They had been practicing, no doubt, hm? Months and months and months of practice. ‘Oh, I did all the japa; I did all the pranayama; I went to all the gurus. I practiced every technique.’ No doubt. But unfortunately you are still tied down. You didn’t take out your anchor.
Mere practice alone is not enough. Let us know that positively. You must have that dispassion, which is called vairagya or non-attachment. I don’t say those practices are no good. In a way, it’s better than doing nothing. At least, instead of going to a movie, you are hearing about Yoga. If not in the boat and rowing the whole night, they would have been in the gambling den. That is an advantage, no doubt.
But you can’t attain the goal, you can’t reach the shore, unless these bondages are removed. Unfortunately, in our boats, we have not just one anchor – there are thousands of anchors everywhere. Everything that you call ‘mine, mine, mine’ is holding you. That’s why I say if you want to know how far away you are from your goal – call it God or peace – I can give you an easy method to check the distance. You want to know? The easiest way is to gather some paper and start writing down everything that you call ‘mine.’ My house, my body, my brain, my intelligence, my child, my wife, my money, my race, my country, my this, my that. List everything that you can call ‘mine;’ don’t omit even one. If the list is really long, you are that far away from your goal. If you can reduce the list, you are coming closer. If there is nothing for you to write as ‘mine,’ you are there already. That’s all. It’s very simple. You don’t need to practice anything. You don’t even need to practice any other Yoga.
This is the essence. If you really want to get peace, the simplest way is to make a check, ‘How many mines have I put around me?’ The more mines around you, the more you are in trouble. Isn’t it so? Because every ‘mine’ is ready to explode! You are making the whole life as a warfield, throwing ‘mines’ everywhere. If you have already thrown them, call a good mine-sweeper – the guru. Mine-sweeper or mind-sweeper. He will know how to take away the fuse. Once the fuse is taken away, there won’t be confusion. How will he take the fuse out? He will just change the label. He will take the label away from all that you call ‘mine, mine, mine,’ and put ‘Thine, Thine, Thine.’
Use, But Don’t Misuse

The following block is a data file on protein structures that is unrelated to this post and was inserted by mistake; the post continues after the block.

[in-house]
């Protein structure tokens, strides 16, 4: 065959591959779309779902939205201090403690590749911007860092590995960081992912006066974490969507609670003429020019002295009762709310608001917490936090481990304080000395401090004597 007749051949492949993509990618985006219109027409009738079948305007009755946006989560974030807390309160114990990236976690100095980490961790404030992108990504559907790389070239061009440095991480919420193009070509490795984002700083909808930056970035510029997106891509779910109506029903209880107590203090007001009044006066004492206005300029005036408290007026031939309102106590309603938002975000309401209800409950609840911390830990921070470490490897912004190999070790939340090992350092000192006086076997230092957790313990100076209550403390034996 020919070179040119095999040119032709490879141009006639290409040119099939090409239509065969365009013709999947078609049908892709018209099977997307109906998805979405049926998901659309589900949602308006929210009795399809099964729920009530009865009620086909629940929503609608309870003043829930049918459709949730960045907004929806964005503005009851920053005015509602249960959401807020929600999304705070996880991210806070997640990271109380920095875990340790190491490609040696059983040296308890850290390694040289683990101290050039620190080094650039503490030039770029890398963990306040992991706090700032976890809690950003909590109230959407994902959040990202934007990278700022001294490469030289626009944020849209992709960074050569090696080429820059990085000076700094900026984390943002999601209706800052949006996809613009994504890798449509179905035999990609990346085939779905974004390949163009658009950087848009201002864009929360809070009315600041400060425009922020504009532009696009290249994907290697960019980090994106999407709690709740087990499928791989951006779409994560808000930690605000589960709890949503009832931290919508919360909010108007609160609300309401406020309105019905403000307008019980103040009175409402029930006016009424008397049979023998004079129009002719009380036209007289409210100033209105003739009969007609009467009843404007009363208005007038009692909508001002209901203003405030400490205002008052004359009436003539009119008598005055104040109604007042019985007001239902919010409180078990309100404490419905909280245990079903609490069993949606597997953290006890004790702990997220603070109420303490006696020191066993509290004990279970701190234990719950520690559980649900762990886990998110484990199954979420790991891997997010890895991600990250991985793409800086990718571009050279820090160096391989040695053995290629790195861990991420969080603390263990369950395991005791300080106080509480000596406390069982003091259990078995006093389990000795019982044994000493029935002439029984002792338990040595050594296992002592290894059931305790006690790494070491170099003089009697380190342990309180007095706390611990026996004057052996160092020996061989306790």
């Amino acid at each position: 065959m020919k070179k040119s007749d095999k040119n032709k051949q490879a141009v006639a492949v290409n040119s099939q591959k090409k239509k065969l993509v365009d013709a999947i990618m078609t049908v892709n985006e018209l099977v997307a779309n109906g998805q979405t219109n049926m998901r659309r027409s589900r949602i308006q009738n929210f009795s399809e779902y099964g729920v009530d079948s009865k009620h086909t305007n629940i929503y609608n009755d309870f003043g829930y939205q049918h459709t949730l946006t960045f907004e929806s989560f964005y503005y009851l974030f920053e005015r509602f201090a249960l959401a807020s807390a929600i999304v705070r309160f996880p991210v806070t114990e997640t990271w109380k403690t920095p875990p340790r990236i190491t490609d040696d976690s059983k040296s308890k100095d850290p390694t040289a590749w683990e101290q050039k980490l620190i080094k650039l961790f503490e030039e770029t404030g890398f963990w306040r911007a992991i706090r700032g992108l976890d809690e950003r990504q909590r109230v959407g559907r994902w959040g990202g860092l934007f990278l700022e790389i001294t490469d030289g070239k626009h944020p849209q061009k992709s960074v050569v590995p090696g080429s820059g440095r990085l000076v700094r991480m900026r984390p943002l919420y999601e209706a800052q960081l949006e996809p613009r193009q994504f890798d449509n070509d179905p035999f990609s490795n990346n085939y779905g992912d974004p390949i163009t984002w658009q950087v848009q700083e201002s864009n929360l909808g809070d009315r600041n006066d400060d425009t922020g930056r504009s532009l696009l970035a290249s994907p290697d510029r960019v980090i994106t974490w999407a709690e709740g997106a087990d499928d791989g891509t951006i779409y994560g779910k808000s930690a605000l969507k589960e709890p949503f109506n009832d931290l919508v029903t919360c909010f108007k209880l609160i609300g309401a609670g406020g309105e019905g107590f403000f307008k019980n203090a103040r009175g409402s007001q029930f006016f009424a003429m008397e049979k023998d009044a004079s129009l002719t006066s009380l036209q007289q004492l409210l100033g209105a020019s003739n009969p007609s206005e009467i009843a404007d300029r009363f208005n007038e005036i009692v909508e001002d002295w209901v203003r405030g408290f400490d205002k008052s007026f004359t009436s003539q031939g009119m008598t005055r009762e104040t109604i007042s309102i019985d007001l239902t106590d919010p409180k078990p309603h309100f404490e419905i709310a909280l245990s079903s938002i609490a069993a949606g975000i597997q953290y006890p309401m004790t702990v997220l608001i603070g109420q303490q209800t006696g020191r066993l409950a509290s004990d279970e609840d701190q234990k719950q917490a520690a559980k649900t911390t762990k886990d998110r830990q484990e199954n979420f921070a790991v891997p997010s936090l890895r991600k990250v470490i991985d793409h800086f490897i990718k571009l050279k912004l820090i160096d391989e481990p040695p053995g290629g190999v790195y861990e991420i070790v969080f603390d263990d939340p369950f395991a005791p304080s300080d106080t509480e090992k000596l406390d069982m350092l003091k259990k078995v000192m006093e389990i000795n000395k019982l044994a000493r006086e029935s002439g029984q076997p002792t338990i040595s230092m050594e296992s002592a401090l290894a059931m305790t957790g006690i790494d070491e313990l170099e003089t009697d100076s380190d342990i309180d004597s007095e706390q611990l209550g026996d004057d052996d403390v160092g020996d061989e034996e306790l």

That means dispassion. You are not attached to things. You can keep them around, but don’t call them ‘mine.’ They have given me this chair. It’s very comfortable, like a throne sitting here; it’s fine. I can even say it is my seat as long as I am sitting in it. But when the lecture is over, I can’t take it with me and go. It’s only given to me for my use. Likewise everything, even your body, is given to you for your use, not just to pamper it, constantly standing in front of the mirror for one and a half hours and patching everything. No. Use it. Don’t misuse it.
A vehicle is given to you. Take good care of it. Put the proper fuel in it. If it is made for high octane, don’t put crude oil into it. See that every nut and bolt is properly tightened – neither too tight nor too loose. Because sometimes people get too tight or too loose, is it not? Either way, there’ll be trouble. It is all given to you for your use; not to own, not to possess. And that is what you call dispassion or detachment. When you use it, you have a responsibility to keep it clean, to use it properly. The responsibility is there. Dm’t think that because it’s not yours, you can just do anything to it, or leave it. You are still responsible.
So this kind of detachment should be understood properly. You can’t become irresponsible or just leave everything and run away. If you do, wherever you go you will still be attached to something. If you are not attached to your mansion, within a few weeks you’ll be attached to your teepee. What does it matter? It makes no difference if it is a mansion or a teepee. It doesn’t matter whether it is your nice suit, hat, tie, and coat, or all the patches on the wom-out jeans. What is the idea behind all the wom-out jeans? How many people are attached even to these jeans, with hundreds of patches. The dress is something to cover the body, that’s all. It should be neat and clean. That’s not going to bind you, as long as you are not attached to that and don’t go to the other extreme.
So unless there is non-attachment, practices will not bring much result. Side by side there should be abhy(isam and vairagya – practice and non-attachment. They are the two wings of the bird and both are necessary. So with the help of these two wings, let your soul soar high to bring you perfect mastery over your own mind, to enjoy perfect peace and joy always.
Om Shanti, Shanti, Shanti.